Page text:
62 - Attaining Ekatvam and Samatvam | Swami Tattwamayananda
The lecture was given by Swami Tattwamayananda on November 27, 2020.
-6th chapter: verses 32, 33, 34, 35
-32nd, 33rd, 34th and 35th verses are interrelated. 32nd verse concludes the important idea of the spiritual unity of the entire creation. 33rd and 34th verses present Arjuna’s question on whether the equanimity of mind can be achieved. The 35th verse contains Lord Krishna’s response to Arjuna’s question.
-32nd verse: “He who judges pleasure and pain everywhere by the same standard that he applies to himself, that Yogi is regarded as the highest.”
-The first stage of spiritual evolution is Atma-jnanam, where we realize that behind and beyond the body and mind, there is the Atman. At the second stage, we realize that this Atman is identical with Brahman. At the third stage, we realize that Brahman as God is present everywhere and in everything. At this highest level, one develops ekatvam (oneness) and samatvam (evenness).
-For a person who has reached this state of samatvam, every secular thing becomes spiritualized. His mind does not deviate from the state of samadhi.
-We can look at clothes made of the same thread from two perspectives. We can see them as different clothes, or we can see the same thread in these clothes. Similarly, for the spiritually evolved person, wherever his mind goes, he only connects with its spiritual dimension. He cannot consciously do harm to anyone.
-“yatra yatra mano yāti tatra tatra samādhayaha” (Drg-Drshya-Viveka 30)
-The statement “Brahma satyam, jagat mithya” is only at a philosophical level. At the highest advaitic level, which transcends all duality, one experiences “Brahma Satyam, jagat satyam”. The world, when perceived from a transcendental perspective, without names and forms, becomes non-distinct from Brahman.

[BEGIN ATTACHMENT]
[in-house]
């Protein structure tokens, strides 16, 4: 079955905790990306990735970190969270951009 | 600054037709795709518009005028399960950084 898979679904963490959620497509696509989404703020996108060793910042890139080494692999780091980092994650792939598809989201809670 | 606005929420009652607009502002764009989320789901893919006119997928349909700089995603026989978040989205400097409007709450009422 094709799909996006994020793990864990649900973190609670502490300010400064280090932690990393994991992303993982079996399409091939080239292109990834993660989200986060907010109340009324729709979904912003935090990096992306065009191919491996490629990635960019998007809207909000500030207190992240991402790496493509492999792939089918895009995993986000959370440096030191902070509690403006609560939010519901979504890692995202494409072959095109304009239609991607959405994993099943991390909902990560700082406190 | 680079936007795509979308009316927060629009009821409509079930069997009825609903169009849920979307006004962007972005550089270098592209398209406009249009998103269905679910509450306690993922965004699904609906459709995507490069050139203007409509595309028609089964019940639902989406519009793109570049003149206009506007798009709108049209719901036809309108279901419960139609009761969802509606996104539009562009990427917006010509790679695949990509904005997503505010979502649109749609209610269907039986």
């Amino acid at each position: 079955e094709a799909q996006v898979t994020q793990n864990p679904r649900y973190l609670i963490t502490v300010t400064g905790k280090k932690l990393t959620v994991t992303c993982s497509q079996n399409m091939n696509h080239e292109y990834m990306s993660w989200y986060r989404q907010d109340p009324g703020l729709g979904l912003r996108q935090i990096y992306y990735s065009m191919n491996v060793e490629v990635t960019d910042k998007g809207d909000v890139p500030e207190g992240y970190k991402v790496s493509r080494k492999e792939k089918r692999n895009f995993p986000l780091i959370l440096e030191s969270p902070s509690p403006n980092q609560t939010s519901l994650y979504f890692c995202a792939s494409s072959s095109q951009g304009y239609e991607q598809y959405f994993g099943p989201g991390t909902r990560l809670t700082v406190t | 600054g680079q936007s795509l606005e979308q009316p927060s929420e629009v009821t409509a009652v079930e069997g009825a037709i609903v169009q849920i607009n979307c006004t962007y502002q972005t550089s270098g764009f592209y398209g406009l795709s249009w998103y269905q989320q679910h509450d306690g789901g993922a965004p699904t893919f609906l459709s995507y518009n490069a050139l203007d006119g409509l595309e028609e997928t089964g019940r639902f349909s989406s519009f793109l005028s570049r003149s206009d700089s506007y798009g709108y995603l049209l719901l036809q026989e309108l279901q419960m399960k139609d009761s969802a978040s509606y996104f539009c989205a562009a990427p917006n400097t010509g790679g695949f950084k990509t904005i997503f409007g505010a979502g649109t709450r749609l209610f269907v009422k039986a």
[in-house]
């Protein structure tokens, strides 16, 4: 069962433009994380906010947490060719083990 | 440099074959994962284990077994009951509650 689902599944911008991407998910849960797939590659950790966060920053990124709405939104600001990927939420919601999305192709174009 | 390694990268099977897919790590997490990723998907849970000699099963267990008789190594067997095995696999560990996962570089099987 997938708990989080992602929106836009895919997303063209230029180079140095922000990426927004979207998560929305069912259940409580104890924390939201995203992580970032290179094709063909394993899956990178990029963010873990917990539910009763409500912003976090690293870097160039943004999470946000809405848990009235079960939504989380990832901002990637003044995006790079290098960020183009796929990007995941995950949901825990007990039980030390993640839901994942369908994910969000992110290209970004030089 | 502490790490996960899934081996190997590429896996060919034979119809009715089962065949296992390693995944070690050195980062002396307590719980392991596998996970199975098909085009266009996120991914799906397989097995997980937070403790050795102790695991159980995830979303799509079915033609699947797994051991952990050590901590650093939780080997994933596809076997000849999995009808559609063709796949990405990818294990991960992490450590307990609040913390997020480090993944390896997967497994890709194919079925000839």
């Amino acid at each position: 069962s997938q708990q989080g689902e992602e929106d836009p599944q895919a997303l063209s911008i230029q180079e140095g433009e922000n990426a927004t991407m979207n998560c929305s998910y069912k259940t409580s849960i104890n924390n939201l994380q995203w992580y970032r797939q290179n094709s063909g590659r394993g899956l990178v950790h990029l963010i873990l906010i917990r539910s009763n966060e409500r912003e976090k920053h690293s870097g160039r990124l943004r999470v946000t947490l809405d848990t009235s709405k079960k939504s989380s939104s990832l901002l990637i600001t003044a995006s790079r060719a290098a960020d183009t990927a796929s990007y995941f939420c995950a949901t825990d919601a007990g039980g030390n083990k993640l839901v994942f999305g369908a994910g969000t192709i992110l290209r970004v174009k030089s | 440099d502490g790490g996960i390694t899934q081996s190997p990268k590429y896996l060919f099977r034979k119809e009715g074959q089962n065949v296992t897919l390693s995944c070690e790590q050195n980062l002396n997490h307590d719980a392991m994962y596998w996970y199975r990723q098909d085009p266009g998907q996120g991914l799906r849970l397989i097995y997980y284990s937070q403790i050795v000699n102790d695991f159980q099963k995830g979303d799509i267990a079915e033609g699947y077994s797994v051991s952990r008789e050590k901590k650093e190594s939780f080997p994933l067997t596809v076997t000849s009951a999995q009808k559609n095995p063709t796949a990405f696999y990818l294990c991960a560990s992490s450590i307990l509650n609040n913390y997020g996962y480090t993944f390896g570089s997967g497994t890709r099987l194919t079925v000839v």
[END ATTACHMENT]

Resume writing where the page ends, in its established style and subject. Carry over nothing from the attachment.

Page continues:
-In the Bhagavad Purana, there is a dialogue between King Nimi and the Nava Yogis. In answer to the King’s question: “Who is an ideal devotee of God?”, one of the sages gives the following answer: “The one who sees in all beings the presence of God, and who sees the presence of all beings in God.“
-33rd verse: Arjuna says: “You have taught me this Yoga of ekatvam and samatvam. I do not see the possibility of it becoming a reality in my life because my mind is restless.”
-34th verse: Arjuna continues: “The mind is restless, turbulent and not yielding. It is difficult to control the mind like the wind.”
-Arjuna thought that running away from his duties and taking on the life of a mendicant was the right path for him. Lord Krishna eventually tells him that the life of renunciation is more intense, as it deals with inner warfare. Renunciation is about taking on bigger challenges and more difficult than facing external challenges.
-35th verse: Lord Krishna responds: “You are right that the mind is restless and difficult to control. Yet, it can be controlled through constant practice and through renunciation.”
-Vyasa classifies the human mind into five categories: (1) Kshipta (scattered) (2) Mudha (dull) (3) Vikshipta (partially focused) (4) Ekagra (one-pointed) (5) Niruddha (fully focused). Arjuna’s question reflects the state of his mind as Vikshipta.
-When we develop a sense of renunciation towards what is harmful to the mind, and we practice disciplines that feed the mind with positive food, then the mind becomes calm and quiet.
-From the Bhagavad Purana: “If horses are not under your control and running away, you don’t jump away from the horses. Instead, holding the reins steady and strong, you direct the horses in the proper direction. Similarly, one should control the rebellious mind, by controlling its negative thought currents.”
-The Bhagavad Purana says that one should slowly withdraw the mind from conflicting thought currents by directing it towards positive channels. The existing storehouse of negative samskaras has to be nullified with a new storehouse of positive samskaras. Positive samskaras are generated by reading of scriptures and through holy associations.
-According to Shankaracharya, the word Krishna means the one whose holy name helps remove the negativity from our mind. A farmer ploughs his field to remove undesirable vegetation. Similarly, Lord Krishna’s name purifies our mind and removes all undesirable elements.